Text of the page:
The synthesis of fundamental process models is many times imprac-
ticable due to the high development time and cost, the lack of mea-
surement techniques of key properties, and, more importantly, the
lack of fundamental knowledge about key aspects of the process.
Hybrid modeling has been pointed out as a cost-eﬀective method-
ology for modeling such inherently complex processes. The under-
lying design principle is that all sources of knowledge, be them
mechanistic, heuristic, or statistic, are considered valuable comple-
mentary — not mutually excluding — resources for model develop-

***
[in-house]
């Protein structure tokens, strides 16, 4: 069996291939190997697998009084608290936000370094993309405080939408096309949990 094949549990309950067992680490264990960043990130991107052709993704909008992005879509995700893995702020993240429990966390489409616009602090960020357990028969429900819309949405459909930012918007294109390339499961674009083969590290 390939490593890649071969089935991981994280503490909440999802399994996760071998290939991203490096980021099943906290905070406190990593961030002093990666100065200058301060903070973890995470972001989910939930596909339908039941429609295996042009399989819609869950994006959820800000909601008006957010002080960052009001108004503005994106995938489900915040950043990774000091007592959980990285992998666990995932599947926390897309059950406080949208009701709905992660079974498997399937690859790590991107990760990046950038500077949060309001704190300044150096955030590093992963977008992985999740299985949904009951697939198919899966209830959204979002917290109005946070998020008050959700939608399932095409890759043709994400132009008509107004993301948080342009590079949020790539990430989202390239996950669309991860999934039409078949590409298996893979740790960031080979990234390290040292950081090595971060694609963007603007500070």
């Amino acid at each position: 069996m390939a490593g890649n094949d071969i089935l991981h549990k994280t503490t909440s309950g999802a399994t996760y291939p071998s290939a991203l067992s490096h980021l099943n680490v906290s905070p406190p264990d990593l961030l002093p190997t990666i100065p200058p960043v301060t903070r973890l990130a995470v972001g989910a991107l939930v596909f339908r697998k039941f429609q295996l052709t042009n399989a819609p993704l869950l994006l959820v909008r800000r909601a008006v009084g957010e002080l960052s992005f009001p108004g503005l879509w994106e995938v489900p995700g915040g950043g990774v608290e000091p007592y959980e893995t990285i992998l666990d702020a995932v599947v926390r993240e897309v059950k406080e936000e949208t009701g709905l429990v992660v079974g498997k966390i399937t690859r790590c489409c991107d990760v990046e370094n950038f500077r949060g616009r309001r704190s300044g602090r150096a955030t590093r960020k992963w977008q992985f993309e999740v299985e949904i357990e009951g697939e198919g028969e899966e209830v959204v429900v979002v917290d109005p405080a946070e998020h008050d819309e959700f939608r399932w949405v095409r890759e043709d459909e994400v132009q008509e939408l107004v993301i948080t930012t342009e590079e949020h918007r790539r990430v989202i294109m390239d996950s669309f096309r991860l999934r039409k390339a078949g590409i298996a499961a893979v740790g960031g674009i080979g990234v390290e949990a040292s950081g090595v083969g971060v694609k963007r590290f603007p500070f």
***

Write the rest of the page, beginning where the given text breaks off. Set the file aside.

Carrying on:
ment. Most of the hybrid modeling studies reported in the literature
showbiological applications involving the cultivation ofmicroorgan-
isms or cells characterized by intricate metabolic phenomena. Mem-
brane processes are also many times characterized by complexity
that can be hardly modeled at a fundamental level. The main goal in
this chapter is to illustrate how the hybrid modeling technique can
be applied with advantage to such complex membrane processes.